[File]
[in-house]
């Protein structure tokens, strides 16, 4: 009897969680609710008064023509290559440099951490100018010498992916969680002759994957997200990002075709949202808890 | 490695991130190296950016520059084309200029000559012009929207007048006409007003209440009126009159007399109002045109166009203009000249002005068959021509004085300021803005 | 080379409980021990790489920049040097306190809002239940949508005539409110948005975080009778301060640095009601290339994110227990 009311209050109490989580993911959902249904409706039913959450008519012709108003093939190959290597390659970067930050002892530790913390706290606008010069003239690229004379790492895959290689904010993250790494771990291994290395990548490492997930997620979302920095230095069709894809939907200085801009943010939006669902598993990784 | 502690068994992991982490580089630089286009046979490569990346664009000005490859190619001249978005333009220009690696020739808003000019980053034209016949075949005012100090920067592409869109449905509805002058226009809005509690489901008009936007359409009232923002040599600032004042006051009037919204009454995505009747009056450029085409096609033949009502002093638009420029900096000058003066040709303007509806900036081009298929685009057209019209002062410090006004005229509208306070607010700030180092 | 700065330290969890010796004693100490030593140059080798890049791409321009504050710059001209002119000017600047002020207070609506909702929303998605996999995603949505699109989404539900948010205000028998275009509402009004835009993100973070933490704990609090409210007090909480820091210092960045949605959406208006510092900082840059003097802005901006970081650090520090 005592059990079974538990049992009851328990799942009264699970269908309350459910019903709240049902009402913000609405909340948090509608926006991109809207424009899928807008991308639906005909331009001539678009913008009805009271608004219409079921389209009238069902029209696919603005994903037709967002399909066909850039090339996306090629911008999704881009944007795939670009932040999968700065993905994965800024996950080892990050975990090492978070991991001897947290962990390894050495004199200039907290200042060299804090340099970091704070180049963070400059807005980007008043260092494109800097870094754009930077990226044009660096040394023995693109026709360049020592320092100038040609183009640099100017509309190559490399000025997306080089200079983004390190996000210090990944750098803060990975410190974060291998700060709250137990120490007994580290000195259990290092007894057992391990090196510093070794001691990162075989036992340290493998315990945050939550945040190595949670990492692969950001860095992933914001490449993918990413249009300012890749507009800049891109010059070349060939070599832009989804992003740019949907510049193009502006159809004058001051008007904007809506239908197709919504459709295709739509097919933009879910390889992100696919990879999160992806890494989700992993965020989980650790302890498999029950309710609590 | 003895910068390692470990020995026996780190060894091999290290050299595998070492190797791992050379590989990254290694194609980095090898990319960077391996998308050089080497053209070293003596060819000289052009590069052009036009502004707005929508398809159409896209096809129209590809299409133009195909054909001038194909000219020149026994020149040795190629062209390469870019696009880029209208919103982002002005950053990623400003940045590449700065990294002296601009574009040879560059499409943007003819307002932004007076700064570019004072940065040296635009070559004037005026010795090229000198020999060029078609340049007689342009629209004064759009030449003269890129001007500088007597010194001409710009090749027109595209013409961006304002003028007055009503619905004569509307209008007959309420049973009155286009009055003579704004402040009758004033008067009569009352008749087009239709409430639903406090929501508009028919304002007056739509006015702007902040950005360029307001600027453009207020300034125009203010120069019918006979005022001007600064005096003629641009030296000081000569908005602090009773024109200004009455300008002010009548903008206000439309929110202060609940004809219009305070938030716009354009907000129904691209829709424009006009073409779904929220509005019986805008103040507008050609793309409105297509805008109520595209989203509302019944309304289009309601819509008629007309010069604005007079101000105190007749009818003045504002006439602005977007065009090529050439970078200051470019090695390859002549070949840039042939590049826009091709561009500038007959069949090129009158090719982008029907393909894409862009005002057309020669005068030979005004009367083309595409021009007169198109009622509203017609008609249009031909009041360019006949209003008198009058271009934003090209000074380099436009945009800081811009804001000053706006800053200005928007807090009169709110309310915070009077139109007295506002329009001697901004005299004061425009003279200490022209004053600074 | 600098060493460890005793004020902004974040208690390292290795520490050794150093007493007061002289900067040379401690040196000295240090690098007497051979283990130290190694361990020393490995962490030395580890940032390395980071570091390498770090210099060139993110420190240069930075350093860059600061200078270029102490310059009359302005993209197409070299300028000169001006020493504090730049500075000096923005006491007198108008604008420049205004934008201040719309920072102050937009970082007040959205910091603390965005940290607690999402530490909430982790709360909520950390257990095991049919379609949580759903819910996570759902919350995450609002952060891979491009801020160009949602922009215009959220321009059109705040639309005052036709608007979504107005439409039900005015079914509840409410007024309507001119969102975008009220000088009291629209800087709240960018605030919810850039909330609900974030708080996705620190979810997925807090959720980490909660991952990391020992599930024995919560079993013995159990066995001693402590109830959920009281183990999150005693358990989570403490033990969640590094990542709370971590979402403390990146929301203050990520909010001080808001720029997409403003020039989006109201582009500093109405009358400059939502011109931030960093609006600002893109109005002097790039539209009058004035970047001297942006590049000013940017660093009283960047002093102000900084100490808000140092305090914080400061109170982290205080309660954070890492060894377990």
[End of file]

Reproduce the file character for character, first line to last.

[in-house]
């Protein structure tokens, strides 16, 4: 009897969680609710008064023509290559440099951490100018010498992916969680002759994957997200990002075709949202808890 | 490695991130190296950016520059084309200029000559012009929207007048006409007003209440009126009159007399109002045109166009203009000249002005068959021509004085300021803005 | 080379409980021990790489920049040097306190809002239940949508005539409110948005975080009778301060640095009601290339994110227990 009311209050109490989580993911959902249904409706039913959450008519012709108003093939190959290597390659970067930050002892530790913390706290606008010069003239690229004379790492895959290689904010993250790494771990291994290395990548490492997930997620979302920095230095069709894809939907200085801009943010939006669902598993990784 | 502690068994992991982490580089630089286009046979490569990346664009000005490859190619001249978005333009220009690696020739808003000019980053034209016949075949005012100090920067592409869109449905509805002058226009809005509690489901008009936007359409009232923002040599600032004042006051009037919204009454995505009747009056450029085409096609033949009502002093638009420029900096000058003066040709303007509806900036081009298929685009057209019209002062410090006004005229509208306070607010700030180092 | 700065330290969890010796004693100490030593140059080798890049791409321009504050710059001209002119000017600047002020207070609506909702929303998605996999995603949505699109989404539900948010205000028998275009509402009004835009993100973070933490704990609090409210007090909480820091210092960045949605959406208006510092900082840059003097802005901006970081650090520090 005592059990079974538990049992009851328990799942009264699970269908309350459910019903709240049902009402913000609405909340948090509608926006991109809207424009899928807008991308639906005909331009001539678009913008009805009271608004219409079921389209009238069902029209696919603005994903037709967002399909066909850039090339996306090629911008999704881009944007795939670009932040999968700065993905994965800024996950080892990050975990090492978070991991001897947290962990390894050495004199200039907290200042060299804090340099970091704070180049963070400059807005980007008043260092494109800097870094754009930077990226044009660096040394023995693109026709360049020592320092100038040609183009640099100017509309190559490399000025997306080089200079983004390190996000210090990944750098803060990975410190974060291998700060709250137990120490007994580290000195259990290092007894057992391990090196510093070794001691990162075989036992340290493998315990945050939550945040190595949670990492692969950001860095992933914001490449993918990413249009300012890749507009800049891109010059070349060939070599832009989804992003740019949907510049193009502006159809004058001051008007904007809506239908197709919504459709295709739509097919933009879910390889992100696919990879999160992806890494989700992993965020989980650790302890498999029950309710609590 | 003895910068390692470990020995026996780190060894091999290290050299595998070492190797791992050379590989990254290694194609980095090898990319960077391996998308050089080497053209070293003596060819000289052009590069052009036009502004707005929508398809159409896209096809129209590809299409133009195909054909001038194909000219020149026994020149040795190629062209390469870019696009880029209208919103982002002005950053990623400003940045590449700065990294002296601009574009040879560059499409943007003819307002932004007076700064570019004072940065040296635009070559004037005026010795090229000198020999060029078609340049007689342009629209004064759009030449003269890129001007500088007597010194001409710009090749027109595209013409961006304002003028007055009503619905004569509307209008007959309420049973009155286009009055003579704004402040009758004033008067009569009352008749087009239709409430639903406090929501508009028919304002007056739509006015702007902040950005360029307001600027453009207020300034125009203010120069019918006979005022001007600064005096003629641009030296000081000569908005602090009773024109200004009455300008002010009548903008206000439309929110202060609940004809219009305070938030716009354009907000129904691209829709424009006009073409779904929220509005019986805008103040507008050609793309409105297509805008109520595209989203509302019944309304289009309601819509008629007309010069604005007079101000105190007749009818003045504002006439602005977007065009090529050439970078200051470019090695390859002549070949840039042939590049826009091709561009500038007959069949090129009158090719982008029907393909894409862009005002057309020669005068030979005004009367083309595409021009007169198109009622509203017609008609249009031909009041360019006949209003008198009058271009934003090209000074380099436009945009800081811009804001000053706006800053200005928007807090009169709110309310915070009077139109007295506002329009001697901004005299004061425009003279200490022209004053600074 | 600098060493460890005793004020902004974040208690390292290795520490050794150093007493007061002289900067040379401690040196000295240090690098007497051979283990130290190694361990020393490995962490030395580890940032390395980071570091390498770090210099060139993110420190240069930075350093860059600061200078270029102490310059009359302005993209197409070299300028000169001006020493504090730049500075000096923005006491007198108008604008420049205004934008201040719309920072102050937009970082007040959205910091603390965005940290607690999402530490909430982790709360909520950390257990095991049919379609949580759903819910996570759902919350995450609002952060891979491009801020160009949602922009215009959220321009059109705040639309005052036709608007979504107005439409039900005015079914509840409410007024309507001119969102975008009220000088009291629209800087709240960018605030919810850039909330609900974030708080996705620190979810997925807090959720980490909660991952990391020992599930024995919560079993013995159990066995001693402590109830959920009281183990999150005693358990989570403490033990969640590094990542709370971590979402403390990146929301203050990520909010001080808001720029997409403003020039989006109201582009500093109405009358400059939502011109931030960093609006600002893109109005002097790039539209009058004035970047001297942006590049000013940017660093009283960047002093102000900084100490808000140092305090914080400061109170982290205080309660954070890492060894377990």